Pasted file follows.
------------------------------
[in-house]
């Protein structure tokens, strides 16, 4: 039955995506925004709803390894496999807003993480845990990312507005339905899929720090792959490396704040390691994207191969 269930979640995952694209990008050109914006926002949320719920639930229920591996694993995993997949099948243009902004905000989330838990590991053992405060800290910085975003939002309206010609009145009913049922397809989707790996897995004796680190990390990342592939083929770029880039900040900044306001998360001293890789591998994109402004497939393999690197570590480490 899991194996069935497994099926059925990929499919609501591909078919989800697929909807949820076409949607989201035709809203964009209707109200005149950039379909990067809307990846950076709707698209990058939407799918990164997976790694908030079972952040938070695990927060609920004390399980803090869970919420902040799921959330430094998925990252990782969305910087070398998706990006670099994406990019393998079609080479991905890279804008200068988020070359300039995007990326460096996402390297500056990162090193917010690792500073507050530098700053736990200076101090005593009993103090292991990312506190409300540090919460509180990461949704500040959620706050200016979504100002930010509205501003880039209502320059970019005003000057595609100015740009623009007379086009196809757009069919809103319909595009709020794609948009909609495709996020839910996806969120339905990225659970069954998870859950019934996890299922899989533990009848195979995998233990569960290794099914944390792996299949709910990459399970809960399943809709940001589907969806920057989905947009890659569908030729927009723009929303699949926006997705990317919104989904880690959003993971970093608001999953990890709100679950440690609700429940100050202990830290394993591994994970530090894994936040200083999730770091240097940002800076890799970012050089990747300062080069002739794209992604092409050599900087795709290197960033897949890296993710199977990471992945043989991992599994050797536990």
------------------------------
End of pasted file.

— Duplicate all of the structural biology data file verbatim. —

[in-house]
């Protein structure tokens, strides 16, 4: 039955995506925004709803390894496999807003993480845990990312507005339905899929720090792959490396704040390691994207191969 269930979640995952694209990008050109914006926002949320719920639930229920591996694993995993997949099948243009902004905000989330838990590991053992405060800290910085975003939002309206010609009145009913049922397809989707790996897995004796680190990390990342592939083929770029880039900040900044306001998360001293890789591998994109402004497939393999690197570590480490 899991194996069935497994099926059925990929499919609501591909078919989800697929909807949820076409949607989201035709809203964009209707109200005149950039379909990067809307990846950076709707698209990058939407799918990164997976790694908030079972952040938070695990927060609920004390399980803090869970919420902040799921959330430094998925990252990782969305910087070398998706990006670099994406990019393998079609080479991905890279804008200068988020070359300039995007990326460096996402390297500056990162090193917010690792500073507050530098700053736990200076101090005593009993103090292991990312506190409300540090919460509180990461949704500040959620706050200016979504100002930010509205501003880039209502320059970019005003000057595609100015740009623009007379086009196809757009069919809103319909595009709020794609948009909609495709996020839910996806969120339905990225659970069954998870859950019934996890299922899989533990009848195979995998233990569960290794099914944390792996299949709910990459399970809960399943809709940001589907969806920057989905947009890659569908030729927009723009929303699949926006997705990317919104989904880690959003993971970093608001999953990890709100679950440690609700429940100050202990830290394993591994994970530090894994936040200083999730770091240097940002800076890799970012050089990747300062080069002739794209992604092409050599900087795709290197960033897949890296993710199977990471992945043989991992599994050797536990």